Two years ago, I wrote a series of popular blogposts on what to do when you feel annoyed by your partner. They include (1) an overview of what to do; (2) strategies you can use in the moment; (3) proactive strategies you can use to ward off feeling annoyed.
Recently, a reader asked the opposing question— what to do when your partner feels annoyed by you! She writes:
My husband and I have been together for three and a half years, married about 2 years. Lately, I’ve gotten the impression from him that he’s just super annoyed [with] me, and I really don’t know what I’m doing wrong. It makes me really scared. I don’t really bother him much while he’s at work, usually a “hi” text, or to ask him what he wants from the store, or tell him something funny our daughter did. Is it normal for men to sometimes just get in moods? Or am I doing something wrong? I swear I’m not trying to piss him off or annoy him. Please help me with some recommendations for a great book or a podcast about it. — Amy
Your situation sounds painful, and it can be very confusing and disheartening, to bear the brunt of a partner’s irritation. Before we get to recommended resources, it can help to consider what’s going on with you, with him, and with your relationship.
First, the fact that you feel scared means that your partner’s irritation is creating a toxic situation. Whether you’re scared for your marriage or scared for your safety is unclear, but either way, you need to find additional support. Do you have a friend or relative you can confide in, whose wisdom you trust? Do you have access to a therapist or marriage counselor? Can you make an appointment with your doctor and/or clergyperson and ask for advice?
Second, consider this: For men in particular, chronic irritation and feeling annoyed are often symptoms of depression. Depression can be caused by a number of factors, including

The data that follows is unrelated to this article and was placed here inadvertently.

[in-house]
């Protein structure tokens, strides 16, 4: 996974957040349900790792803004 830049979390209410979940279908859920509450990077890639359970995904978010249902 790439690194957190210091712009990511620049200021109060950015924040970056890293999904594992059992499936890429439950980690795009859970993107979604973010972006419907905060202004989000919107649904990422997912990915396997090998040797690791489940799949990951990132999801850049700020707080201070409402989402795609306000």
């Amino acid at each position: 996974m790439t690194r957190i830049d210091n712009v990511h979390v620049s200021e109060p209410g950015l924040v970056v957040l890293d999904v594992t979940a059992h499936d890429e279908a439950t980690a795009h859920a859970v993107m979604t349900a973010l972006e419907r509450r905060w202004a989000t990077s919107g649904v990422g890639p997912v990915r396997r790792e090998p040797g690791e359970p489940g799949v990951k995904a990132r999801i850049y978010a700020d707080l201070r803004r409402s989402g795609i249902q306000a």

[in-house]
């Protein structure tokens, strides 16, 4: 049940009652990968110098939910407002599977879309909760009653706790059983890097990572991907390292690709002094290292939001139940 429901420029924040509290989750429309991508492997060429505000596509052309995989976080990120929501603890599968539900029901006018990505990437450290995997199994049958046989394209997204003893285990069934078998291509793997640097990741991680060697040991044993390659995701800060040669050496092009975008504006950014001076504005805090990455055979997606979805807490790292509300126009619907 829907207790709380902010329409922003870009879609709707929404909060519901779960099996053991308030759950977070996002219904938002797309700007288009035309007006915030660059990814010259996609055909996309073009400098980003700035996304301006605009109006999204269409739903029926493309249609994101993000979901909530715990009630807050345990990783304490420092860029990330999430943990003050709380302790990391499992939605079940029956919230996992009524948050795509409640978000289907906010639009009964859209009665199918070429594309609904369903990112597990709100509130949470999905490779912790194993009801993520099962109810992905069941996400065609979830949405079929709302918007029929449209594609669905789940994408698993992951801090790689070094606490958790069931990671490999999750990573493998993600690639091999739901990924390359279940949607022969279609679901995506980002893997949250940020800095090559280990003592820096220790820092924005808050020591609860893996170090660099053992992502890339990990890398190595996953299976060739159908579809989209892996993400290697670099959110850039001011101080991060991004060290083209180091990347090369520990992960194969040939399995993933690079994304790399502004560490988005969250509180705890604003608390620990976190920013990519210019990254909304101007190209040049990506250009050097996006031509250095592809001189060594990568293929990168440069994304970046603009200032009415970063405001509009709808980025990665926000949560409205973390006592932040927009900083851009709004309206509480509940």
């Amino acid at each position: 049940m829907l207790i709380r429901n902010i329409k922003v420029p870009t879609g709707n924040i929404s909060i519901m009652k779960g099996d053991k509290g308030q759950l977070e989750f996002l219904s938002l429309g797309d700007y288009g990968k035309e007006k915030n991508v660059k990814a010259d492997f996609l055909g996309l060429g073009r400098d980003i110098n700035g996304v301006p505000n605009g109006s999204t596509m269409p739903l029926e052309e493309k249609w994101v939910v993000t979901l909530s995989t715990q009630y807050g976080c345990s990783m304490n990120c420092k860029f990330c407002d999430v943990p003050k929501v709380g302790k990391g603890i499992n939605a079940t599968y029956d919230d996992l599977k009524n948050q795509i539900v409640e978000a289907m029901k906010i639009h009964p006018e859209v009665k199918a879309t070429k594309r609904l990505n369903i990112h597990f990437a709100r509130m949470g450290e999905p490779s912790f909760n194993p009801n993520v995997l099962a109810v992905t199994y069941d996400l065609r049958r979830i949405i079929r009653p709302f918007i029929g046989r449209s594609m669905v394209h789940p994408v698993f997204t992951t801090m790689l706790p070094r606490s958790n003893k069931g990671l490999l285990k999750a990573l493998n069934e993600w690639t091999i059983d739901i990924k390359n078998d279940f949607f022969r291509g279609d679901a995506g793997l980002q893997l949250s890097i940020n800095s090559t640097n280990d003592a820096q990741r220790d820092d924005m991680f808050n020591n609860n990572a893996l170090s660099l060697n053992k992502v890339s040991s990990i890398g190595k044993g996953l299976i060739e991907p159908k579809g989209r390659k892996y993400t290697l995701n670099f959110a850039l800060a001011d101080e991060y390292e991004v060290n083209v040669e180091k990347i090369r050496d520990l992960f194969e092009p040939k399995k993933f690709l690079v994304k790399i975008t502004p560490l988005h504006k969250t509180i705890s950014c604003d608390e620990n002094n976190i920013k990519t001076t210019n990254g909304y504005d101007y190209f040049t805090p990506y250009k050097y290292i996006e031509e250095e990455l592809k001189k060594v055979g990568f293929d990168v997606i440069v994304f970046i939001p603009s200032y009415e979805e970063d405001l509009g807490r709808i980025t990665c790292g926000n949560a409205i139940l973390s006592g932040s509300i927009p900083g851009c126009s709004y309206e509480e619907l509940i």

- alcohol/ drug use,
- poor nutrition,
- sleep deprivation (such as staying up too late, getting up too early, insomnia, sleep apnea),
- lack of exercise,
- too much screen time,
- social isolation
- burn out at work,
- overwork and lack of leisure time,
- not spending enough time out in nature,
- poor health (such as diabetes, obesity, chronic pain),
- financial stresses,
- traumatic experiences that continue to haunt him,
- feeling guilt, inadequacy, and/or regret about misdeeds, decisions, or himself as a person.
Does your husband have any of these risk factors? In other words, his being annoyed and irritated may very well reflect what’s going on with him, not you. Unfortunately, many spouses dump their stress and unhappiness onto each other, which is why you feel like you’re bearing the brunt of his discontent.
Third, whatever the source of his unhappiness, you can be a compassionate supporter, while setting boundaries. This means you assume that he’s doing the best he can in the moment, while still standing up for yourself and holding firm to what’s okay and not okay with you. Being a compassionate boundary-setter is easier said than done!! But dumping on a partner, though normal, is not okay, and it doesn’t have to be that way! With practice and perhaps professional support, you can start letting your husband know that you will not tolerate his dumping on you. When you set firm boundaries, your husband can feel whatever he feels, but there are certain behaviors, actions, words, and ways of interacting that are not allowed.
Fourth, it’s time to learn some new relationship skills. You’re not alone in needing to brush up on conflict resolution– the vast majority of couples struggle with this, and a marriage counselor can help enormously. One skill to start with: Taking timeouts. Let him know that from here on out, when he’s triggered and acting out, you’ll be taking a timeout and removing yourself from his presence until he calms down. (After all, when any of us is triggered, nothing constructive comes out of our mouths!!) Removing yourself will reduce the damage he is doing to you, himself, and your marriage. If he wants to cooperate in this technique, he can practice noticing when he’s triggered (by tuning into his body and noticing tension, tightness, heat, agitation, etc.) and letting you know that he needs a time out. If you’re on your own with this, practice recognizing when he’s triggered, and take your leave gently, firmly, and quickly.